This is the second part in a series focusing on water law in Nebraska. The first covered what constitutes a water right in Nebraska. A water right is a permissive right to use the water, not a property right to the water itself. This next section will focus on the provision of what constitutes a beneficial use of water in Nebraska.
As outlined in Neb. Rev. Stat. § 46-229, “Any appropriation of water must be for a beneficial use.” This takes a little work to parse out the exact definition of beneficial use. To figure out what this requirement specifies, case law is the guiding source as to what constitutes beneficial use. The case that outlines a beneficial use is Hostetler v. State, 203 Neb. 776, 280 N.W.2d 75 (1979). In this case the landowners (the Hostetlers) inherited a piece of land which included a water right to irrigate a pasture. The previous owner told the Hostetlers that the water right had been previously lost because of lack of use. After conversations with the Department of Water Resource’s engineer, the Hostetlers were notified that there was no actual cancellation of the appropriation. After this, the Hostetlers built a temporary diversion dam. The dam was used only once to see if water would flow in the canal. After this diversion, Mr. Hostetler did not divert any additional water nor did he irrigate any section of the land, although he did water some cattle via this canal. Later on, the Department gave the landowners notice to cancel their water right based on the non-use of the water appropriation for more than three years. The Hostetlers challenged the cancellation of the water right, arguing that the diversion did in fact constitute a beneficial use.
The court disagreed with the Hostetlers’ argument, holding that “to constitute a beneficial use within the meaning of the appropriation statute, the use must be one described in the appropriation,” which was irrigating the land. In this specific case, the Hostetlers did not use the water for the purpose of one described in the appropriation. They instead only diverted a small amount, which was used to water cattle, which did not constitute a use described in this appropriation. Ultimately the court ruled that “in the case of an appropriation for irrigation purposes, actual application of the water to the land for the purpose of irrigation” is what constitutes a beneficial use.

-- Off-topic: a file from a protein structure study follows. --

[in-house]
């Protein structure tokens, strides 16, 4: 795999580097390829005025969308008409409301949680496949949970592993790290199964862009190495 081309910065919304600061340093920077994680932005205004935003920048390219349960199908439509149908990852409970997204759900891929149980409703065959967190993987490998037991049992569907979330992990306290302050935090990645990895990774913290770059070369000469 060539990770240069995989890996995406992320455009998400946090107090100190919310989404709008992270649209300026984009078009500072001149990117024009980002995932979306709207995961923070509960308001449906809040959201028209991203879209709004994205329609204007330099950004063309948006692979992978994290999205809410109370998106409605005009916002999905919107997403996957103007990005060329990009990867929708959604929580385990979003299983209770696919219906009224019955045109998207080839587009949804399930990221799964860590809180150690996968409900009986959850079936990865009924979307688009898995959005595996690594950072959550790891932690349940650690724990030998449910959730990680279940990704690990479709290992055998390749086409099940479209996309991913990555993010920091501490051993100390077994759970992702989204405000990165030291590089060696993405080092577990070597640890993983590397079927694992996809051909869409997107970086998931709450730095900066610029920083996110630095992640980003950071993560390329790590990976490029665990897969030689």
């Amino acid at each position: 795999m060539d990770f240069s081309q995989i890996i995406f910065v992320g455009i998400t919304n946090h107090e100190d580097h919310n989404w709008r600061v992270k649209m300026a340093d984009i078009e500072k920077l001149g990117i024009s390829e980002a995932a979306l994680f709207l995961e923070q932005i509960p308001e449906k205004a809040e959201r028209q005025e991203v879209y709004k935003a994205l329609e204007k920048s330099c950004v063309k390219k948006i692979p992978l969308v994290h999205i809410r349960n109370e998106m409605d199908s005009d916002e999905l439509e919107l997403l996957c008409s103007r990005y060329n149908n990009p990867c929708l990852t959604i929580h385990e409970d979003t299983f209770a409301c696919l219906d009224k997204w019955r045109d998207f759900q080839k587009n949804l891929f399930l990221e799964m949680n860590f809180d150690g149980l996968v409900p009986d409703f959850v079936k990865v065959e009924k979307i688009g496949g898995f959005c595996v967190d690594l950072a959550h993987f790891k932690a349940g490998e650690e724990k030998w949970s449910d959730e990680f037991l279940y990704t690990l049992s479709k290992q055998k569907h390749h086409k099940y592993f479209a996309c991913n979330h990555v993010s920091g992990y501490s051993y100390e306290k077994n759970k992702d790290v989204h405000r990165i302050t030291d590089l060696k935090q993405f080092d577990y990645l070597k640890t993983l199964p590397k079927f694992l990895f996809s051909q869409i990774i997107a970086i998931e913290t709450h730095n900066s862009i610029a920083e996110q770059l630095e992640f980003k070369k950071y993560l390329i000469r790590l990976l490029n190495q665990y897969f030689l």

Now, this case did outline a few excuses for beneficial use. These include the lack of water in the diversion source or, on the other hand, too much rainfall or moisture so that the diversion of water would result in waste of the resource. Ultimately, the beneficial use requirement would be excused if the appropriation purpose could not be met due to natural occurrences such as drought or normal-to-excessive rainfall.
The takeaways from this handout is that water appropriated under Nebraska law must be used for a beneficial use. The beneficial use must fit within the purpose of the original appropriation. So if the purpose of the water right was for irrigation, the water must be used for irrigation or be in danger of being cancelled if not used within a three year timeframe. There are excuses for such non-use, such as too much water to the point that diversion of water for irrigation purposes would go against good farming practices, or that there was too little water in the stream to divert.
If you have any questions regarding water use and your land, please contact us. As mentioned this is part of a series, so please come back often to learn about water law in Nebraska and important terms and issues regarding water and agriculture.